Helping a roomate coping with a parents divorce


#1

:confused: I live with 3 guys and one of my roomates who is just 19 has found out that his parents are going through a divorce any advice besides prayer that I could do to help him??

My parents are divorced to but it was very civil. His is not so turning out that way so any advice would be helpful
Thanks


#2

Tell him that when he talks to either of his parents to not listen to them complain or try to make him chose sides. Even as adults you can get sucked into the he said she said stuff. Both of them are his parents and he needs to honor, respect and love both of them. If either parents bring it up he should say something like “mom i am not comfortable hearing you complain about my father. He is my father just like you are my mother and i love both of you.”

Other than that be there for him and pray for him and his family!


#3

Just be there to listen when he needs to dump. Divorce sucks even with no kids involved. When there are kids, it just gets worser and worser. There’s always enough blame to go around. Help your friend stay out of the taking sides thing.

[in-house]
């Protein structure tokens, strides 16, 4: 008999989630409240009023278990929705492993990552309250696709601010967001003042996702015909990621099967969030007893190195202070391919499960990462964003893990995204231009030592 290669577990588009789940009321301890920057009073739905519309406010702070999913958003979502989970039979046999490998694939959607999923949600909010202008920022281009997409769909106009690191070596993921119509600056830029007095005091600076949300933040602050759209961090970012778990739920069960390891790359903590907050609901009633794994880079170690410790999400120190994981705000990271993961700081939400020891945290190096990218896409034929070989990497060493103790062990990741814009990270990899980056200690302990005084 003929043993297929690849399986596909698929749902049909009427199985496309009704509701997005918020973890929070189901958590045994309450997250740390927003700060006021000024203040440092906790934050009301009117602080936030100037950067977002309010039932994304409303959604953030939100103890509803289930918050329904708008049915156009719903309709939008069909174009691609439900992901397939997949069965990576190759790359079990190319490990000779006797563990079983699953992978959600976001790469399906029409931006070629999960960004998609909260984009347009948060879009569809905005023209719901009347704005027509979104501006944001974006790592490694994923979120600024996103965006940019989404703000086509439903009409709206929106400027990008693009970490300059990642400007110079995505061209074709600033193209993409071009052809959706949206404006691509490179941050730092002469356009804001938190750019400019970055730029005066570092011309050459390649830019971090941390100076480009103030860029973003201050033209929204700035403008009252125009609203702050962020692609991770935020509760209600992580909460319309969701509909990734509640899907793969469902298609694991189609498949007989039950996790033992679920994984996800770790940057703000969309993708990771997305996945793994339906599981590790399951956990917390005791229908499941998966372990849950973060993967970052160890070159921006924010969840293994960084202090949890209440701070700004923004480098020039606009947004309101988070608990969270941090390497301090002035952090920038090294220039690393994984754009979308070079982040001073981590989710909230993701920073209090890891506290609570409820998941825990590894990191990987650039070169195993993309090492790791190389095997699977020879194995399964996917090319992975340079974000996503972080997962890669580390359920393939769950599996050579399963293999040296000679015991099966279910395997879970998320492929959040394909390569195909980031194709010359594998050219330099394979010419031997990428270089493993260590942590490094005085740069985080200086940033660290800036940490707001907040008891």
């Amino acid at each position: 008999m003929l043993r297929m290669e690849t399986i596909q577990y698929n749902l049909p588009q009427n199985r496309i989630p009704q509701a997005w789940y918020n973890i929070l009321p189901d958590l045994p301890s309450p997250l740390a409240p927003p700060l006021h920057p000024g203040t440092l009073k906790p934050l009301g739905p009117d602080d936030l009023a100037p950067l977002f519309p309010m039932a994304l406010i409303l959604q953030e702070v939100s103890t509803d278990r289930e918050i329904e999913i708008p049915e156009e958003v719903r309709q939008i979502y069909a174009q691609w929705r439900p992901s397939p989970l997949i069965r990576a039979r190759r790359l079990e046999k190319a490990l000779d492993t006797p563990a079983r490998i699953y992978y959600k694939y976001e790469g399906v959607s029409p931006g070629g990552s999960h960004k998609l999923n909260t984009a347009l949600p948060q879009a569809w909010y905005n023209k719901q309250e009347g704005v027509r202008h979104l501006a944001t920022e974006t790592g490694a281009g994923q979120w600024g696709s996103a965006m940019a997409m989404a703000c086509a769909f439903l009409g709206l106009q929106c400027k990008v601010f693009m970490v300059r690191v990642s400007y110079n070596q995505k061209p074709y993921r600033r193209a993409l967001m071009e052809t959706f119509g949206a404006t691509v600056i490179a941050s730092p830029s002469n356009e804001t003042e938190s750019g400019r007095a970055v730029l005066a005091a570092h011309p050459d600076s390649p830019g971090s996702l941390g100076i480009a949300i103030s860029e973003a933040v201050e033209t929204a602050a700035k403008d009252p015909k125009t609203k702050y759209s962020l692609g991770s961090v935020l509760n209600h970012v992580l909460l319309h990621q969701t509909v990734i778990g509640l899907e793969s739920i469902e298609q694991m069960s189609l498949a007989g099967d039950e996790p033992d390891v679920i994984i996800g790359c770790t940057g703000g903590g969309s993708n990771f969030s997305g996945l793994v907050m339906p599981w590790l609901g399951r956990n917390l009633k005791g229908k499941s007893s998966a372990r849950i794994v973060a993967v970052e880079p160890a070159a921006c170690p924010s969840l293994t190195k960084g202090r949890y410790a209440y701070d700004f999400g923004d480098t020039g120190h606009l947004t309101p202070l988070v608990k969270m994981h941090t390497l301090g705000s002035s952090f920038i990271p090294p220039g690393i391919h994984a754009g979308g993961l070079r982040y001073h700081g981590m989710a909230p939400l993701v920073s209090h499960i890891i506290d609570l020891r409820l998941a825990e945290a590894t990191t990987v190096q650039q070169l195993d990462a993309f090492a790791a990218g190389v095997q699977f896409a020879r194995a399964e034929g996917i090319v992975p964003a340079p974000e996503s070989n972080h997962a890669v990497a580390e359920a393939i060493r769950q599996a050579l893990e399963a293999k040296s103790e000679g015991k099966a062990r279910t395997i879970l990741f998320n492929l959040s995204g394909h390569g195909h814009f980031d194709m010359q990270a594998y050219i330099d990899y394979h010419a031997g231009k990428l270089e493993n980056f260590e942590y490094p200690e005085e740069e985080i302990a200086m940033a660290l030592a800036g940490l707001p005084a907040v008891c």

Matthew


#4

How very painful for him. My parent’s divorced after 32 yrs of marriage. The previous poster is right…tell him that he must not get drawn into the he said/she said of it all. I love my parents but they do not realize the pain it causes us kids when they lob insults. Pray for him. It is an incredibly painful process to go thru. Being an adult doesn’t make it any easier. Just be there for him if he needs to talk or vent.
Reassure him that none of it is his fault. At 19 I am sure he knows this but it’s always nice to hear it.


#5

You’ve gotten some good advice.

I’ll just add that if he has younger siblings still living at home he may need to fill the role for them that you are trying to play for him so he might need even more support. If he needs help giving advice it generally should be what you are giving to him.


#6

Share your own experiences of being a child of divorce with him, and reassure him that there is absolutely nothing he could have done to prevent it, that wouldn’t have ultimately caused harm to himself. (For example, if he says that if he had only stayed home instead of coming to college, they would not have been able to get divorced - ask him whether that would have been an appropriate thing to do for his future.)

If he is the oldest child, it will be up to him to parent the other children (make sure their daily needs are taken care of) at least until the major messiness of the divorce is cleaned up, and also to help them stay in contact with the absent parent - he will need to get the address and phone number of the one that moved out, and get it to his siblings, because chances are good that the remaining parent will not do that.


#7

I am not sure I can offer any advice, except that I am going through the same thing with my parents right now. However, I am a bit older than 19;). My parents have been married for 47 years and my father has decided to leave my mother for another woman. I am married and have 3 children of my own.